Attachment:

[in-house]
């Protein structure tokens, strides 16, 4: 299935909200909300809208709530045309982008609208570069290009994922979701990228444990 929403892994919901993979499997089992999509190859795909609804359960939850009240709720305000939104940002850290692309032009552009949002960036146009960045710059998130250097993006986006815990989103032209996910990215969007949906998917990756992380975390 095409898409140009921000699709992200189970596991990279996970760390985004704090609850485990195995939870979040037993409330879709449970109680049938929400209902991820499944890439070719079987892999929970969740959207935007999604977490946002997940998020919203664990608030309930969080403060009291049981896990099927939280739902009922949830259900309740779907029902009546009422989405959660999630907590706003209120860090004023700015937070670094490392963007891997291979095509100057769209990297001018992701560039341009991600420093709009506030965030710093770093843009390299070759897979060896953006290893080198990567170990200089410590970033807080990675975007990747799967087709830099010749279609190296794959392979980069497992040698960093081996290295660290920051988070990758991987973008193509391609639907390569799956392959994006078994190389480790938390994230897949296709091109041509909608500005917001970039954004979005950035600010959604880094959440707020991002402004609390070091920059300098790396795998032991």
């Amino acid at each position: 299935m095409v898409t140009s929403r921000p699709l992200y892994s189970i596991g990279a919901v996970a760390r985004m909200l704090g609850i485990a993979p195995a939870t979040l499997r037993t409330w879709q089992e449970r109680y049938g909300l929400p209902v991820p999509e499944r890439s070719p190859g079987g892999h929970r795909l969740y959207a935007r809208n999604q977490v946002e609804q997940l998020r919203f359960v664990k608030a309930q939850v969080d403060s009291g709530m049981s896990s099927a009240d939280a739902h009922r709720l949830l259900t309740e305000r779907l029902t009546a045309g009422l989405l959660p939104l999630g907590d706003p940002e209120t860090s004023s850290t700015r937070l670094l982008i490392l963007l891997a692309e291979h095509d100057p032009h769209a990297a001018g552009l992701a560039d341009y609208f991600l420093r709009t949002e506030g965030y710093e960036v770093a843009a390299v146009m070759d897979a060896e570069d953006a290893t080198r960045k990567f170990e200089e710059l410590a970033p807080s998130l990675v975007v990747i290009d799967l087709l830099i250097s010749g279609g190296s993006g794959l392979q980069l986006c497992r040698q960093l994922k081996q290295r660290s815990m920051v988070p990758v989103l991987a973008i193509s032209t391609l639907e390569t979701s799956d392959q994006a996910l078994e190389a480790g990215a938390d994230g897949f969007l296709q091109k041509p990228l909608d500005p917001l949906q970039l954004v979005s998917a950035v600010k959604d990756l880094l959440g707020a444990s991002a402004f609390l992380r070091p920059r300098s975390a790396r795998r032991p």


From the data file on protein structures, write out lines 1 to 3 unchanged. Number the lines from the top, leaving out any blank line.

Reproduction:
[in-house]
């Protein structure tokens, strides 16, 4: 299935909200909300809208709530045309982008609208570069290009994922979701990228444990 929403892994919901993979499997089992999509190859795909609804359960939850009240709720305000939104940002850290692309032009552009949002960036146009960045710059998130250097993006986006815990989103032209996910990215969007949906998917990756992380975390 095409898409140009921000699709992200189970596991990279996970760390985004704090609850485990195995939870979040037993409330879709449970109680049938929400209902991820499944890439070719079987892999929970969740959207935007999604977490946002997940998020919203664990608030309930969080403060009291049981896990099927939280739902009922949830259900309740779907029902009546009422989405959660999630907590706003209120860090004023700015937070670094490392963007891997291979095509100057769209990297001018992701560039341009991600420093709009506030965030710093770093843009390299070759897979060896953006290893080198990567170990200089410590970033807080990675975007990747799967087709830099010749279609190296794959392979980069497992040698960093081996290295660290920051988070990758991987973008193509391609639907390569799956392959994006078994190389480790938390994230897949296709091109041509909608500005917001970039954004979005950035600010959604880094959440707020991002402004609390070091920059300098790396795998032991």
């Amino acid at each position: 299935m095409v898409t140009s929403r921000p699709l992200y892994s189970i596991g990279a919901v996970a760390r985004m909200l704090g609850i485990a993979p195995a939870t979040l499997r037993t409330w879709q089992e449970r109680y049938g909300l929400p209902v991820p999509e499944r890439s070719p190859g079987g892999h929970r795909l969740y959207a935007r809208n999604q977490v946002e609804q997940l998020r919203f359960v664990k608030a309930q939850v969080d403060s009291g709530m049981s896990s099927a009240d939280a739902h009922r709720l949830l259900t309740e305000r779907l029902t009546a045309g009422l989405l959660p939104l999630g907590d706003p940002e209120t860090s004023s850290t700015r937070l670094l982008i490392l963007l891997a692309e291979h095509d100057p032009h769209a990297a001018g552009l992701a560039d341009y609208f991600l420093r709009t949002e506030g965030y710093e960036v770093a843009a390299v146009m070759d897979a060896e570069d953006a290893t080198r960045k990567f170990e200089e710059l410590a970033p807080s998130l990675v975007v990747i290009d799967l087709l830099i250097s010749g279609g190296s993006g794959l392979q980069l986006c497992r040698q960093l994922k081996q290295r660290s815990m920051v988070p990758v989103l991987a973008i193509s032209t391609l639907e390569t979701s799956d392959q994006a996910l078994e190389a480790g990215a938390d994230g897949f969007l296709q091109k041509p990228l909608d500005p917001l949906q970039l954004v979005s998917a950035v600010k959604d990756l880094l959440g707020a444990s991002a402004f609390l992380r070091p920059r300098s975390a790396r795998r032991p």